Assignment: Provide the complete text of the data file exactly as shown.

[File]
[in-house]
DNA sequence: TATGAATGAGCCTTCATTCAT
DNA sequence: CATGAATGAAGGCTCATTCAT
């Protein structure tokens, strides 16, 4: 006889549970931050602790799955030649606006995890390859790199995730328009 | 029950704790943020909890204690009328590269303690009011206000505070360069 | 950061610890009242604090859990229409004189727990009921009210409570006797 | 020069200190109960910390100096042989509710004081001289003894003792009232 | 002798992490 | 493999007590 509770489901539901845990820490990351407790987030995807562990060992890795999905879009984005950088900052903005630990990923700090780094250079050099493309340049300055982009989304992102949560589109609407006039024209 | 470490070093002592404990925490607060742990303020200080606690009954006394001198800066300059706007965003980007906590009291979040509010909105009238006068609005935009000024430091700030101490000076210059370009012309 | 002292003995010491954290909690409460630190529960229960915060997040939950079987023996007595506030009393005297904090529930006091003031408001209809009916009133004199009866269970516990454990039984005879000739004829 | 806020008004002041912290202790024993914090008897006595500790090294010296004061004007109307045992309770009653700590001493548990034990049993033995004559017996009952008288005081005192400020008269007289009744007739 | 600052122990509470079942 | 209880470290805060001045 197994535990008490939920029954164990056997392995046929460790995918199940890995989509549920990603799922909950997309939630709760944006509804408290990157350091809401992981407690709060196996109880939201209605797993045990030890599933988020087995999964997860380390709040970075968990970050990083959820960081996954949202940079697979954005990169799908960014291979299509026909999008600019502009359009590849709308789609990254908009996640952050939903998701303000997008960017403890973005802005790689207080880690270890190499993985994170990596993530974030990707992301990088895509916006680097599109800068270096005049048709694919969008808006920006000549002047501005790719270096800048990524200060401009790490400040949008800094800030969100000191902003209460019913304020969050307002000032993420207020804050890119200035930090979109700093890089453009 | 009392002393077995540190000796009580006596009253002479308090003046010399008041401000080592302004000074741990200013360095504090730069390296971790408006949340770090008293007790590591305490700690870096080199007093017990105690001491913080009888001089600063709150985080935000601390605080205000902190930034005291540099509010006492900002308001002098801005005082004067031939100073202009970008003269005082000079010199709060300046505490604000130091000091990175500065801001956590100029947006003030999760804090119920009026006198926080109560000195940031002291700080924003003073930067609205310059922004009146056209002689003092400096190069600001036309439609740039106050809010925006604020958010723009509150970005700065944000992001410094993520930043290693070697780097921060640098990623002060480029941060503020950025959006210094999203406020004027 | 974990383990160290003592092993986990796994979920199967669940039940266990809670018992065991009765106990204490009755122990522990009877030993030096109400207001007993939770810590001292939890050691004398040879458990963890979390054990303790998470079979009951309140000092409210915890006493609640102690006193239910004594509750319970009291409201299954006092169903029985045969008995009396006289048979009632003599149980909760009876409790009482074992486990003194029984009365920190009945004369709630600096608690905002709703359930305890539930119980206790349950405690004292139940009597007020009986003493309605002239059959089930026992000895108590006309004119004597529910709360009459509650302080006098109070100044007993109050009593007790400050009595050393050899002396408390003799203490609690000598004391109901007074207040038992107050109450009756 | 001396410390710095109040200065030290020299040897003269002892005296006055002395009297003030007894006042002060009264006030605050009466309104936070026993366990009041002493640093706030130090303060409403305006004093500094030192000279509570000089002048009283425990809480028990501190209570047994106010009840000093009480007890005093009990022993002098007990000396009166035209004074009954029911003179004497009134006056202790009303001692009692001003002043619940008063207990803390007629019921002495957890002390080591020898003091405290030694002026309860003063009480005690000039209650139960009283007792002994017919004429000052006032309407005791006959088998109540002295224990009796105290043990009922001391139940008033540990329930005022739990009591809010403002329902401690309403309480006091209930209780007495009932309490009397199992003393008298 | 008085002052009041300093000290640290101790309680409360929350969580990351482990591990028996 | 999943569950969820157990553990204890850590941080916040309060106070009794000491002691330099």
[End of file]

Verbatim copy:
[in-house]
DNA sequence: TATGAATGAGCCTTCATTCAT
DNA sequence: CATGAATGAAGGCTCATTCAT
């Protein structure tokens, strides 16, 4: 006889549970931050602790799955030649606006995890390859790199995730328009 | 029950704790943020909890204690009328590269303690009011206000505070360069 | 950061610890009242604090859990229409004189727990009921009210409570006797 | 020069200190109960910390100096042989509710004081001289003894003792009232 | 002798992490 | 493999007590 509770489901539901845990820490990351407790987030995807562990060992890795999905879009984005950088900052903005630990990923700090780094250079050099493309340049300055982009989304992102949560589109609407006039024209 | 470490070093002592404990925490607060742990303020200080606690009954006394001198800066300059706007965003980007906590009291979040509010909105009238006068609005935009000024430091700030101490000076210059370009012309 | 002292003995010491954290909690409460630190529960229960915060997040939950079987023996007595506030009393005297904090529930006091003031408001209809009916009133004199009866269970516990454990039984005879000739004829 | 806020008004002041912290202790024993914090008897006595500790090294010296004061004007109307045992309770009653700590001493548990034990049993033995004559017996009952008288005081005192400020008269007289009744007739 | 600052122990509470079942 | 209880470290805060001045 197994535990008490939920029954164990056997392995046929460790995918199940890995989509549920990603799922909950997309939630709760944006509804408290990157350091809401992981407690709060196996109880939201209605797993045990030890599933988020087995999964997860380390709040970075968990970050990083959820960081996954949202940079697979954005990169799908960014291979299509026909999008600019502009359009590849709308789609990254908009996640952050939903998701303000997008960017403890973005802005790689207080880690270890190499993985994170990596993530974030990707992301990088895509916006680097599109800068270096005049048709694919969008808006920006000549002047501005790719270096800048990524200060401009790490400040949008800094800030969100000191902003209460019913304020969050307002000032993420207020804050890119200035930090979109700093890089453009 | 009392002393077995540190000796009580006596009253002479308090003046010399008041401000080592302004000074741990200013360095504090730069390296971790408006949340770090008293007790590591305490700690870096080199007093017990105690001491913080009888001089600063709150985080935000601390605080205000902190930034005291540099509010006492900002308001002098801005005082004067031939100073202009970008003269005082000079010199709060300046505490604000130091000091990175500065801001956590100029947006003030999760804090119920009026006198926080109560000195940031002291700080924003003073930067609205310059922004009146056209002689003092400096190069600001036309439609740039106050809010925006604020958010723009509150970005700065944000992001410094993520930043290693070697780097921060640098990623002060480029941060503020950025959006210094999203406020004027 | 974990383990160290003592092993986990796994979920199967669940039940266990809670018992065991009765106990204490009755122990522990009877030993030096109400207001007993939770810590001292939890050691004398040879458990963890979390054990303790998470079979009951309140000092409210915890006493609640102690006193239910004594509750319970009291409201299954006092169903029985045969008995009396006289048979009632003599149980909760009876409790009482074992486990003194029984009365920190009945004369709630600096608690905002709703359930305890539930119980206790349950405690004292139940009597007020009986003493309605002239059959089930026992000895108590006309004119004597529910709360009459509650302080006098109070100044007993109050009593007790400050009595050393050899002396408390003799203490609690000598004391109901007074207040038992107050109450009756 | 001396410390710095109040200065030290020299040897003269002892005296006055002395009297003030007894006042002060009264006030605050009466309104936070026993366990009041002493640093706030130090303060409403305006004093500094030192000279509570000089002048009283425990809480028990501190209570047994106010009840000093009480007890005093009990022993002098007990000396009166035209004074009954029911003179004497009134006056202790009303001692009692001003002043619940008063207990803390007629019921002495957890002390080591020898003091405290030694002026309860003063009480005690000039209650139960009283007792002994017919004429000052006032309407005791006959088998109540002295224990009796105290043990009922001391139940008033540990329930005022739990009591809010403002329902401690309403309480006091209930209780007495009932309490009397199992003393008298 | 008085002052009041300093000290640290101790309680409360929350969580990351482990591990028996 | 999943569950969820157990553990204890850590941080916040309060106070009794000491002691330099």